Blepharoplasty (Eyelid Surgery)Eyelid surgery, also called blepharoplasty, is a cosmetic procedure in which drooping of the lower and/or upper eyelids is reduced by removing excess skin, muscle, and fat. Complications of the procedure include bleeding, infection, dry eyes, an inability to fully close the eyes, eyelid skin that folds in or out abnormally, abnormal skin discoloration of the eyelids, and a pulled-down lower lid lash line or a possible loss of vision.
Eye AllergyEye allergy (or allergic eye disease) are typically associated with hay fever and atopic dermatitis. Medications and cosmetics may cause eye allergies. Allergic eye conditions include allergic conjunctivitis, conjunctivitis with atopic dermatitis, vernal keratoconjunctivitis, and giant papillary conjunctivitis. Dry eye, tear-duct obstruction, and conjunctivitis due to infection are frequently confused with eye allergies. Eye allergies may be treated with topical antihistamines, decongestants, topical mast-cell stabilizers, topical anti-inflammatory drugs, systemic medications, and allergy shots.
Eye Anatomy Detail PictureThe eye has a number of components which include but are not limited to the cornea, iris, pupil, lens, retina, macula, optic nerve, choroid and vitreous. See a picture of Eye Anatomy Detail and learn more about the health topic.
Common Eye ProblemsEye diseases can cause damage and blindness if not treated soon enough. Learn the warning signs and symptoms of common eye conditions such as glaucoma, cataracts, pink eye, macular degeneration and more.
Eye Health FoodsEye health is boosted by lutein, zeaxanthin, vitamin C, omega-3 fatty acids, beta-carotene, vitamin E, vitamin A, and other nutrients. Special formulas of eye vitamins are available to boost eye health and decrease the risk of age-related macular degeneration (AMD) and other eye conditions. Eat a variety of colorful fruits and vegetables to protect your eye health.
Eye StrainEye strain is a symptom caused by looking at something for a long time. Symptoms and signs include redness, light sensitivity, headaches, and blurred vision. Symptoms may be treated by closing the eyes and taking a break from the visual task.
Eye Conditions QuizWhat do you know about your eyes? Take this quick quiz to learn about a range of eye diseases and conditions.
How Much Does Double Eyelid Surgery Cost?Double eyelid surgery in the U.S. costs a little over $3,000, according to the latest averages, not including hospital expenses. Double eyelid surgery (Asian blepharoplasty) is a cosmetic surgery for the eyes in which a crease or fold is made in the upper eyelid. Some Asian people who lack a crease in their upper eyelids may seek this surgery because they believe it improves their appearance.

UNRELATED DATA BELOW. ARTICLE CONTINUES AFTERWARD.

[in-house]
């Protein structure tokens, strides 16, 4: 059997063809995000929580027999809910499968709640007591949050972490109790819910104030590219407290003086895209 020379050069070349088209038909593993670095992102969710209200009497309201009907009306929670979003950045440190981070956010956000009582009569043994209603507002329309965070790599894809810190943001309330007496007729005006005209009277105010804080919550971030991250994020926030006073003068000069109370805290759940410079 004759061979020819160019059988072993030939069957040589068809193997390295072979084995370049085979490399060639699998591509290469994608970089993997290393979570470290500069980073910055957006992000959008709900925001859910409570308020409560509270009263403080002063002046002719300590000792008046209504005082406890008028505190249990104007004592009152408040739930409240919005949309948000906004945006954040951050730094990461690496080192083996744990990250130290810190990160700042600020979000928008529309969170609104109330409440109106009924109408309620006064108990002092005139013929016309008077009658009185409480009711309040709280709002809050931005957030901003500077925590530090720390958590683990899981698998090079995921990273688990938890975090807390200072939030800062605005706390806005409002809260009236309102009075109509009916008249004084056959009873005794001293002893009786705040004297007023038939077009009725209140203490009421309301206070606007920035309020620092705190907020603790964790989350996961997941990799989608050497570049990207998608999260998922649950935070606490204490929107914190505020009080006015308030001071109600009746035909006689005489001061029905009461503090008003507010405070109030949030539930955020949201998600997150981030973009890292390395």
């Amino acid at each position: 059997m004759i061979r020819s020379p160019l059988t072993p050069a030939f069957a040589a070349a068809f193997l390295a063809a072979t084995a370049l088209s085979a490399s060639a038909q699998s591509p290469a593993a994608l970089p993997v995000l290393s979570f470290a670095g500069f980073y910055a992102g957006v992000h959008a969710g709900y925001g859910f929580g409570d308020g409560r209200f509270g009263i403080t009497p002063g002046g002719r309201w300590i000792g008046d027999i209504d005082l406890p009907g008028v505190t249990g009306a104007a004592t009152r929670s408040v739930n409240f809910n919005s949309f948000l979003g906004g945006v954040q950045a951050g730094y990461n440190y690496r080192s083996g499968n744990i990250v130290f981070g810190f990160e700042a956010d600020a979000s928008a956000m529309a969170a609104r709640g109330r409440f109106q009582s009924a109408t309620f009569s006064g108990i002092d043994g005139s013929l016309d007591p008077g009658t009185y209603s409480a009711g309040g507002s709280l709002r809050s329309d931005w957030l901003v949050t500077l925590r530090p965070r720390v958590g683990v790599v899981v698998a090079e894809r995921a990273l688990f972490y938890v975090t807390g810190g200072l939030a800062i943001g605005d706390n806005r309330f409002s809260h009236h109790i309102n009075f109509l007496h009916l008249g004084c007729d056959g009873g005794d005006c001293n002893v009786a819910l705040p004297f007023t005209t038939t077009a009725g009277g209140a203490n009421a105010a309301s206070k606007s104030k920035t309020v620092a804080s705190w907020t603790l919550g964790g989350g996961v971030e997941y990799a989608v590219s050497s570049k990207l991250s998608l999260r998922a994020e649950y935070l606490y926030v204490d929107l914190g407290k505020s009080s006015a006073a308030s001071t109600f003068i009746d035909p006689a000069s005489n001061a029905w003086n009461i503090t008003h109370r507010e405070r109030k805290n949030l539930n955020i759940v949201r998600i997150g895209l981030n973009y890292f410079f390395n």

How Much Does Upper Eyelid Surgery Cost?Blepharoplasty is cosmetic surgery of the eyelid in which excessive eyelid skin is removed with or without the removal or addition of eyelid fat. Blepharoplasty typically costs a little over $3,000 for the surgery alone, not counting anesthesia and related hospital expenses, according to the latest data.
Pink Eye (Conjunctivitis): Types, Treatment, and SymptomsPinkeye, also called conjunctivitis, is redness or irritation of the conjunctivae, the membranes on the inner part of the eyelids and the membranes covering the whites of the eyes. These membranes react to a wide range of bacteria, viruses, allergy-provoking agents, irritants, and toxic agents.
Pink Eye SlideshowHow do you get pink eye? And how contagious is pinkeye? If you woke up with crusty eyelids and red, swollen eyes, you may have conjunctivitis. Learn about eye drops and home remedies for pink eye.
What Are Some Common Eye Infections?An eye infection is a condition in which viruses, bacteria or other microbial agents may attack the eye. This can cause itching around the eyes or the eyes may turn pink. The infection can affect the eyelid, cornea or conjuctiva (inside lining of the eyelid).
How Eye Color and Shape Can Affect Your HealthEye color is linked to eye cancer, trustworthiness, type 1 diabetes, hearing loss, alcohol dependence, endometriosis, response to therapy, vitiligo, cataracts, intelligence, athletic ability, pain tolerance, macular degeneration, and risk of Waardenburg syndrome.
What Is the Fastest Way to Get Rid of a Chalazion?Stye is painful inflammation and swelling on the eyelid with the accumulation of pus. It is an infection commonly caused by the bacterium, Staphylococcus. It is usually not possible to get rid of a chalazion completely overnight or “fast” because there are no shortcuts to the treatment. You can use warm compresses, gentle cleansers and painkillers to treat a chalazion or see your doctor for medical intervention or surgery.
Why Are My Eyes Twitching?Eye twitching, or blepharospasm, is a condition in which you cannot keep your eyes open for a long time due to spasms. The main causes of eye twitch include fatigue, stress, smoking, caffeine, medication side effects, light sensitivity, lack of sleep, foreign particles in the eye, and corneal irritation.